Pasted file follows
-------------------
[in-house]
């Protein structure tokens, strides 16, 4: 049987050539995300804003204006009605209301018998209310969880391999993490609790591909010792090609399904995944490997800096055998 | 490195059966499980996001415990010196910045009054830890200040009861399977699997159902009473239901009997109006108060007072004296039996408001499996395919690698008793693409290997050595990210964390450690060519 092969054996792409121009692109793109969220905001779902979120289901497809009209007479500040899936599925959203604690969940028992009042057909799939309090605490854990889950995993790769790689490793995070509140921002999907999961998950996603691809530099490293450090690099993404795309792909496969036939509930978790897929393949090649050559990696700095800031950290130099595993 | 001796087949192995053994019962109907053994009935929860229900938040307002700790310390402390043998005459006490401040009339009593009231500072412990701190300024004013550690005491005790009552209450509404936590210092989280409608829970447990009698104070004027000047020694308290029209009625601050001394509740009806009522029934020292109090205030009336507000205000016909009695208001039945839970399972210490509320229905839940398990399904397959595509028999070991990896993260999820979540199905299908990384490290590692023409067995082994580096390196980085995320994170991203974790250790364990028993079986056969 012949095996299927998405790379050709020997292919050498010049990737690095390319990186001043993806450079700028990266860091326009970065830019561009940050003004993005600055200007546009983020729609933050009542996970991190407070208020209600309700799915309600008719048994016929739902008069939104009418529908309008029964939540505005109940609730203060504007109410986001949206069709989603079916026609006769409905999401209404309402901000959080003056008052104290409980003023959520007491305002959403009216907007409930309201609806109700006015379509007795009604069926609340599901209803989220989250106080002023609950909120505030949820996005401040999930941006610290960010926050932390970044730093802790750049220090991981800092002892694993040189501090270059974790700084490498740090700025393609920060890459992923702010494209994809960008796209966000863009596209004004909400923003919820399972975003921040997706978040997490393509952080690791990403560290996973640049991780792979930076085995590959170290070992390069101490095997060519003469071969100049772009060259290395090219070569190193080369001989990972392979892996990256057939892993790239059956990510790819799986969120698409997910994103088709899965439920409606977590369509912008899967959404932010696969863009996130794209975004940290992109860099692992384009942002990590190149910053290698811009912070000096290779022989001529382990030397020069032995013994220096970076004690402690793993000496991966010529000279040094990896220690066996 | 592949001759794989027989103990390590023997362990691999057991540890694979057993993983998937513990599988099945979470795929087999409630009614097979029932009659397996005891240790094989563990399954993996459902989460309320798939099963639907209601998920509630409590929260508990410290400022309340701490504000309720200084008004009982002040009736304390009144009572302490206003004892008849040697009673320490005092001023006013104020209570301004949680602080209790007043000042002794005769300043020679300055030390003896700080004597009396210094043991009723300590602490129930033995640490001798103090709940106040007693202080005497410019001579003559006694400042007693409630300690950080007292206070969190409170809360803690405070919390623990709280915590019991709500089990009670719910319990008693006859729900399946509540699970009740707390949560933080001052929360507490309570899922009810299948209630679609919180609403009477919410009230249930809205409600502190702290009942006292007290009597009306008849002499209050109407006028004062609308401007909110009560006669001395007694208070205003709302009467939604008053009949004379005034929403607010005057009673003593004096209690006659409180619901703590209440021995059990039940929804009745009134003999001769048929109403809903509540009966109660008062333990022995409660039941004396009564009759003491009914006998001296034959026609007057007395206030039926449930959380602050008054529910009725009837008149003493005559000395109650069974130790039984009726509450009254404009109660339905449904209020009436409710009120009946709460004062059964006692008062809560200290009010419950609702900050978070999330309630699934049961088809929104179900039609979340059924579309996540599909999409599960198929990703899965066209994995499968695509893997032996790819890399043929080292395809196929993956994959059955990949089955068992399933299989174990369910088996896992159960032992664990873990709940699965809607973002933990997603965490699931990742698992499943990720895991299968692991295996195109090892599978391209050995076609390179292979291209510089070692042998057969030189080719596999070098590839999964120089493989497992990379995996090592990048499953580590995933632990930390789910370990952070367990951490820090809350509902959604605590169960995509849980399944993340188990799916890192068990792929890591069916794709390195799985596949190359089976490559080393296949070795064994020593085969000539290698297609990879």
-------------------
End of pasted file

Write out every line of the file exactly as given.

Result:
[in-house]
């Protein structure tokens, strides 16, 4: 049987050539995300804003204006009605209301018998209310969880391999993490609790591909010792090609399904995944490997800096055998 | 490195059966499980996001415990010196910045009054830890200040009861399977699997159902009473239901009997109006108060007072004296039996408001499996395919690698008793693409290997050595990210964390450690060519 092969054996792409121009692109793109969220905001779902979120289901497809009209007479500040899936599925959203604690969940028992009042057909799939309090605490854990889950995993790769790689490793995070509140921002999907999961998950996603691809530099490293450090690099993404795309792909496969036939509930978790897929393949090649050559990696700095800031950290130099595993 | 001796087949192995053994019962109907053994009935929860229900938040307002700790310390402390043998005459006490401040009339009593009231500072412990701190300024004013550690005491005790009552209450509404936590210092989280409608829970447990009698104070004027000047020694308290029209009625601050001394509740009806009522029934020292109090205030009336507000205000016909009695208001039945839970399972210490509320229905839940398990399904397959595509028999070991990896993260999820979540199905299908990384490290590692023409067995082994580096390196980085995320994170991203974790250790364990028993079986056969 012949095996299927998405790379050709020997292919050498010049990737690095390319990186001043993806450079700028990266860091326009970065830019561009940050003004993005600055200007546009983020729609933050009542996970991190407070208020209600309700799915309600008719048994016929739902008069939104009418529908309008029964939540505005109940609730203060504007109410986001949206069709989603079916026609006769409905999401209404309402901000959080003056008052104290409980003023959520007491305002959403009216907007409930309201609806109700006015379509007795009604069926609340599901209803989220989250106080002023609950909120505030949820996005401040999930941006610290960010926050932390970044730093802790750049220090991981800092002892694993040189501090270059974790700084490498740090700025393609920060890459992923702010494209994809960008796209966000863009596209004004909400923003919820399972975003921040997706978040997490393509952080690791990403560290996973640049991780792979930076085995590959170290070992390069101490095997060519003469071969100049772009060259290395090219070569190193080369001989990972392979892996990256057939892993790239059956990510790819799986969120698409997910994103088709899965439920409606977590369509912008899967959404932010696969863009996130794209975004940290992109860099692992384009942002990590190149910053290698811009912070000096290779022989001529382990030397020069032995013994220096970076004690402690793993000496991966010529000279040094990896220690066996 | 592949001759794989027989103990390590023997362990691999057991540890694979057993993983998937513990599988099945979470795929087999409630009614097979029932009659397996005891240790094989563990399954993996459902989460309320798939099963639907209601998920509630409590929260508990410290400022309340701490504000309720200084008004009982002040009736304390009144009572302490206003004892008849040697009673320490005092001023006013104020209570301004949680602080209790007043000042002794005769300043020679300055030390003896700080004597009396210094043991009723300590602490129930033995640490001798103090709940106040007693202080005497410019001579003559006694400042007693409630300690950080007292206070969190409170809360803690405070919390623990709280915590019991709500089990009670719910319990008693006859729900399946509540699970009740707390949560933080001052929360507490309570899922009810299948209630679609919180609403009477919410009230249930809205409600502190702290009942006292007290009597009306008849002499209050109407006028004062609308401007909110009560006669001395007694208070205003709302009467939604008053009949004379005034929403607010005057009673003593004096209690006659409180619901703590209440021995059990039940929804009745009134003999001769048929109403809903509540009966109660008062333990022995409660039941004396009564009759003491009914006998001296034959026609007057007395206030039926449930959380602050008054529910009725009837008149003493005559000395109650069974130790039984009726509450009254404009109660339905449904209020009436409710009120009946709460004062059964006692008062809560200290009010419950609702900050978070999330309630699934049961088809929104179900039609979340059924579309996540599909999409599960198929990703899965066209994995499968695509893997032996790819890399043929080292395809196929993956994959059955990949089955068992399933299989174990369910088996896992159960032992664990873990709940699965809607973002933990997603965490699931990742698992499943990720895991299968692991295996195109090892599978391209050995076609390179292979291209510089070692042998057969030189080719596999070098590839999964120089493989497992990379995996090592990048499953580590995933632990930390789910370990952070367990951490820090809350509902959604605590169960995509849980399944993340188990799916890192068990792929890591069916794709390195799985596949190359089976490559080393296949070795064994020593085969000539290698297609990879």